by Susan Gardner
Staying in place the past year led to an examination of what “home” really means. In the initial weeks it felt like extended snow days, and social media looked like New Year’s Resolutions regarding organization. Home offices, school spaces, and limited circles of connection altered our experience of home.
I personally welcomed this. Others did not. People with brain differences, health issues, or difficult life changes felt untethered. Interruptions can be devastating for people who have difficulty with normal organizing and life management. Chaos and clutter from normal busyness can be soothing. Interruptions can reveal unsustainable practices and offer an invitation to engage in core work, first to survive and then to thrive.
Our dwelling is where this work can be learned, practiced and grounded. A cluttered closet project can focus our energy. As an organizer, I draw connections between the skills, decisions and actions that organize a closet and how those connections can be used to shift into a better-balanced future.
Here, I illustrate my shift when my life direction and home organization were becoming unsustainable:
Before: crazy busy; mentally and emotionally disorganized; kids in the house; naturally messy.
Getting ready for a dinner party was a week-long process. Between decluttering each public room, finding misplaced memos or bills that demanded immediate attention, digging out linens from a fully stacked and stuffed closet, vacuuming, dusting, pulling down table service from the highest cabinet shelves, I was a hot mess. And mind you, I have a spouse who does all the company cooking!
Even to welcome unscheduled company for coffee, an hour of ‘stash-and-dash’ was necessary as they came in amid my feigned apology for the mess.
Better: improved mental and emotional clarity; kids grew up and moved away; the cabinets are better arranged; the table’s purposes are defined and contained
Getting ready for a dinner party is a day-long process. Usually, I have the table set a full hour before the doorbell rings and am available to help my husband Bud with final preparations. My face is calm instead of flushed. And the water glasses, no longer warm from the dishwasher, do not melt the ice.
When I invite someone to drop in for coffee (pre-Covid, of course), it is a true apology when the clutter is obvious.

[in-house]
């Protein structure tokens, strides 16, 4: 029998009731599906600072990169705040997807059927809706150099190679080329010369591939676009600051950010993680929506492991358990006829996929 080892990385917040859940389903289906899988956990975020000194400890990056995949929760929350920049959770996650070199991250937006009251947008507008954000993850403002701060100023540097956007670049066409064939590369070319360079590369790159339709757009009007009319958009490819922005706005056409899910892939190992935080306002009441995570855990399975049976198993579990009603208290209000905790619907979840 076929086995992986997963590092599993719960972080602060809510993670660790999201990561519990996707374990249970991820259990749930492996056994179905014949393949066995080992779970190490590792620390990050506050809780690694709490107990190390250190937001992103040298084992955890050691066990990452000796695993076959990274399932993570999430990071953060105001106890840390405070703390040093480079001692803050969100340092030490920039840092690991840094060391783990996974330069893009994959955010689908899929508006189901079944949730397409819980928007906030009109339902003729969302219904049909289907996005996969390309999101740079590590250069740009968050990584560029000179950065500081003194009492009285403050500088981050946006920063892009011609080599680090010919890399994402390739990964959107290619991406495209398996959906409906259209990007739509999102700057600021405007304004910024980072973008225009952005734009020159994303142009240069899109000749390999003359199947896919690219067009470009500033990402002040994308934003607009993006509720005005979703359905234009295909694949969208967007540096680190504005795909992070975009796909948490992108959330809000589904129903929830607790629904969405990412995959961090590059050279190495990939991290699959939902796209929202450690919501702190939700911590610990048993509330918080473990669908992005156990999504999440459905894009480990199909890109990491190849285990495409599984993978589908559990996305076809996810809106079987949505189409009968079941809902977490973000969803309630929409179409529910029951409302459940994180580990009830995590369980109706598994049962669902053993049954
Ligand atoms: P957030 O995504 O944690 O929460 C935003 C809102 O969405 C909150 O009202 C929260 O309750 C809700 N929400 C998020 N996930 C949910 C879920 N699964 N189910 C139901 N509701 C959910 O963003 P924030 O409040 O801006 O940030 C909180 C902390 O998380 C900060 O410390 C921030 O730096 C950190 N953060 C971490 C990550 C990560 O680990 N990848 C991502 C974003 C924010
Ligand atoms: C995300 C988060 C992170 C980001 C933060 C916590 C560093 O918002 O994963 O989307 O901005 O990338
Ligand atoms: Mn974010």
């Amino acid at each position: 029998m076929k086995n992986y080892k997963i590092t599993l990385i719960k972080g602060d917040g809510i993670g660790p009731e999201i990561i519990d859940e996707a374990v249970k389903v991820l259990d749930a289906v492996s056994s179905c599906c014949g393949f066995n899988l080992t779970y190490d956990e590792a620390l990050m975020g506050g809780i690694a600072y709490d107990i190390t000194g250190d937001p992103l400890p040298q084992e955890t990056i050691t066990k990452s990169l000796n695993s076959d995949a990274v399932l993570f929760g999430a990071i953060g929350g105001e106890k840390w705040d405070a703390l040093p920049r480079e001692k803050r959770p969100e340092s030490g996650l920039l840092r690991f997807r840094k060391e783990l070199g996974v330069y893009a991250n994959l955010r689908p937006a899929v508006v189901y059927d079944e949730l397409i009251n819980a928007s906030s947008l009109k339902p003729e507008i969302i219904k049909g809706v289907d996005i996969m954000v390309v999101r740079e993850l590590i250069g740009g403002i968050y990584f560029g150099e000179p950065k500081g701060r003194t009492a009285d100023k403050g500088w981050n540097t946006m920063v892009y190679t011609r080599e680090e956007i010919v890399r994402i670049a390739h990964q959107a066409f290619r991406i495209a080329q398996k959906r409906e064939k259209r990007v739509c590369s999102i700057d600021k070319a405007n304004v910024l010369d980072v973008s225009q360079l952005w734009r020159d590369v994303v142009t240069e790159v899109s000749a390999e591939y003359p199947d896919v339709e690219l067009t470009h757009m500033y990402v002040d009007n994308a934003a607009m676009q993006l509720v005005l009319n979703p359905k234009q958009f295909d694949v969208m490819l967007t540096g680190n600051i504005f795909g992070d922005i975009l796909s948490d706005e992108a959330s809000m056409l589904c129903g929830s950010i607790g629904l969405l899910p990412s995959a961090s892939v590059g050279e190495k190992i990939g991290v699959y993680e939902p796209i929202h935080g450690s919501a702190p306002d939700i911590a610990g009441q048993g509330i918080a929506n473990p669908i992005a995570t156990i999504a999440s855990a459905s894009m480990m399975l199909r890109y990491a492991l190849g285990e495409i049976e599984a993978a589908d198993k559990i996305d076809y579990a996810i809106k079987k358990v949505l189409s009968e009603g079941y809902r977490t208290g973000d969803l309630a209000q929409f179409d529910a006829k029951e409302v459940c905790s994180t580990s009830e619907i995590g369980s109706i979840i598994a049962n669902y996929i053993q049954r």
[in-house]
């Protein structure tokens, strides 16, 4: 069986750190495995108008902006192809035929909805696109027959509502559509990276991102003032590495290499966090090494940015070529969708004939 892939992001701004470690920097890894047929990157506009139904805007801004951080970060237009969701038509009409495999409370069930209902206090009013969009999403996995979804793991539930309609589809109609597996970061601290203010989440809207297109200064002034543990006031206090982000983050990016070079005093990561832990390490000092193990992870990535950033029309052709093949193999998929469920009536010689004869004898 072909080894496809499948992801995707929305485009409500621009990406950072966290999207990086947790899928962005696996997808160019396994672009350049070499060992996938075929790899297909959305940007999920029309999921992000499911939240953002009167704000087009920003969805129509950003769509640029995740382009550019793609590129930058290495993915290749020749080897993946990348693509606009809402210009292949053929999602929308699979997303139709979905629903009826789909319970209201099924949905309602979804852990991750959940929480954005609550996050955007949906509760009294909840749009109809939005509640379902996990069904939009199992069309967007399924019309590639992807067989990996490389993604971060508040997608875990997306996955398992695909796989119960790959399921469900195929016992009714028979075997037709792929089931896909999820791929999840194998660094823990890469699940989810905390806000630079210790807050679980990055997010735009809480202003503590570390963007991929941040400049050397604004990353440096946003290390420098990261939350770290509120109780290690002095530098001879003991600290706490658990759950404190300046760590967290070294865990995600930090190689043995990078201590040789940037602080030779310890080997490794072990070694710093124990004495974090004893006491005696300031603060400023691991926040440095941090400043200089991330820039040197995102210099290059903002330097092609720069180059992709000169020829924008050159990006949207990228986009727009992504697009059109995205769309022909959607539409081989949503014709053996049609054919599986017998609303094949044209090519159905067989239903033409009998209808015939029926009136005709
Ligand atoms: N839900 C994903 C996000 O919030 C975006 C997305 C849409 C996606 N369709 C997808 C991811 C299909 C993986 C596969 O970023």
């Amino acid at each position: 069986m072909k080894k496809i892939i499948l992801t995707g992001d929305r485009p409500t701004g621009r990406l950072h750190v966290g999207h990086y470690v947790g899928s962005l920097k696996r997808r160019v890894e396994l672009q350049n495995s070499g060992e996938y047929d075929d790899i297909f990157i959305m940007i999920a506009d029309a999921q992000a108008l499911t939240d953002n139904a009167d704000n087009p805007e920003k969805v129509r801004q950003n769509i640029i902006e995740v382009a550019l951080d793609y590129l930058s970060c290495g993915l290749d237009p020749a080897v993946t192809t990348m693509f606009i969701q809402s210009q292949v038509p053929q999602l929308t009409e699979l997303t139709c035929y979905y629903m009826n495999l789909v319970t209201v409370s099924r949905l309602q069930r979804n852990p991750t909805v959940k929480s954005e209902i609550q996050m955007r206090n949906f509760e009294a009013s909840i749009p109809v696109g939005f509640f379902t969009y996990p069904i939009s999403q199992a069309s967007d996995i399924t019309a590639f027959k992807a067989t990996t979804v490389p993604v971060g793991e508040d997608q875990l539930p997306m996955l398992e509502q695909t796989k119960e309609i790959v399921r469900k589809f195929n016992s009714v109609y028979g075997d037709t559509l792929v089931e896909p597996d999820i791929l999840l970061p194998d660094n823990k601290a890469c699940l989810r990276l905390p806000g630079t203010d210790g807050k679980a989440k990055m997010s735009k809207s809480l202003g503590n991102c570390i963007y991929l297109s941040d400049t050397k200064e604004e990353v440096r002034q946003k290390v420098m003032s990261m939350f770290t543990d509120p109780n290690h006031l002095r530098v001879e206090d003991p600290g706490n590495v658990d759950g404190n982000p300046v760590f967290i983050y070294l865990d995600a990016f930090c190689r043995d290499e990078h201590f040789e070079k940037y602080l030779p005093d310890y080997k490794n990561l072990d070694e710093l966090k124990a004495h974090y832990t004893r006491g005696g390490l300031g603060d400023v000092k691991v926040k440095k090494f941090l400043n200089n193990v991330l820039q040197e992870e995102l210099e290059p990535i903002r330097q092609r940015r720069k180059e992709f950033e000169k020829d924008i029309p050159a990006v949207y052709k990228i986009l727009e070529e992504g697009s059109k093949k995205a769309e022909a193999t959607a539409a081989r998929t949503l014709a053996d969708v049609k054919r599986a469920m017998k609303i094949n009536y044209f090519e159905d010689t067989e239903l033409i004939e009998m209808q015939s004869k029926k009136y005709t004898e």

Measuring organization against the company-ready scale connects actions and desired outcomes. If preparing a space currently stretches over a week, what changes would decrease that time to 2 days?
Sample these tips:
- Give closets, drawers and bins room for things to breathe. Jam-packed storage requires extra steps and energy.
- Use. Don’t store. Whether essential daily or seasonally, have it readily accessed. Barriers to retrieval increase time and frustration.
- Know the worth of your things and regularly take inventory. Clear the dust collectors. Open closed boxes. Bring out the prizes.
If your efforts and outcomes remain the same, interrupt the cycle. Call a friend. Find skilled help. Breathe in confidence and breathe out disappointment. Entertain better, not perfect.
Expecting my home to be perpetually clutter free is not realistic. My natural bent is toward messiness. While I joked about my clutter and ran out of excuses for the tardiness it caused, frustration and embarrassment grew wearying.
Over several years, with professional care and guidance, growing reliance on the sincerity of friends, appreciating my ability to release guilt and receive help, energy for order increased. In our home, we became the company for which we prepared.
Christmas Eve, I brought out the silver from the linen closet, removed the neatly folded tablecloth, and took it directly to the table without having frantically run it through the dryer to de-wrinkle. With a blessing of gratitude, the family gathered, some were in Murfreesboro, some in Nashville and some in Oregon as we celebrated together in the pandemic.
As we again look forward to coffee with friends or dinner parties for twelve, I wish for you the best of company, especially your own!
Susan Gardner is a Certified Professional Organizer in Chronic Disorganization. She is a member of both the National Association of Productivity and Organizing Professionals (NAPO) and the Institute for Challenging Disorganization (ICD). The breadth of her work extends from basic pantry and garage organization to health challenges (brain- based and physical) to addressing relationships surrounding hoarded situations.
Contact Gardner about your organizational edges, and get more information about her upcoming virtual classes, The Dammed Clutter Retreat, The Focus Project Workshop, and The Paper Management Workshop, visit clearingthewayhome.com.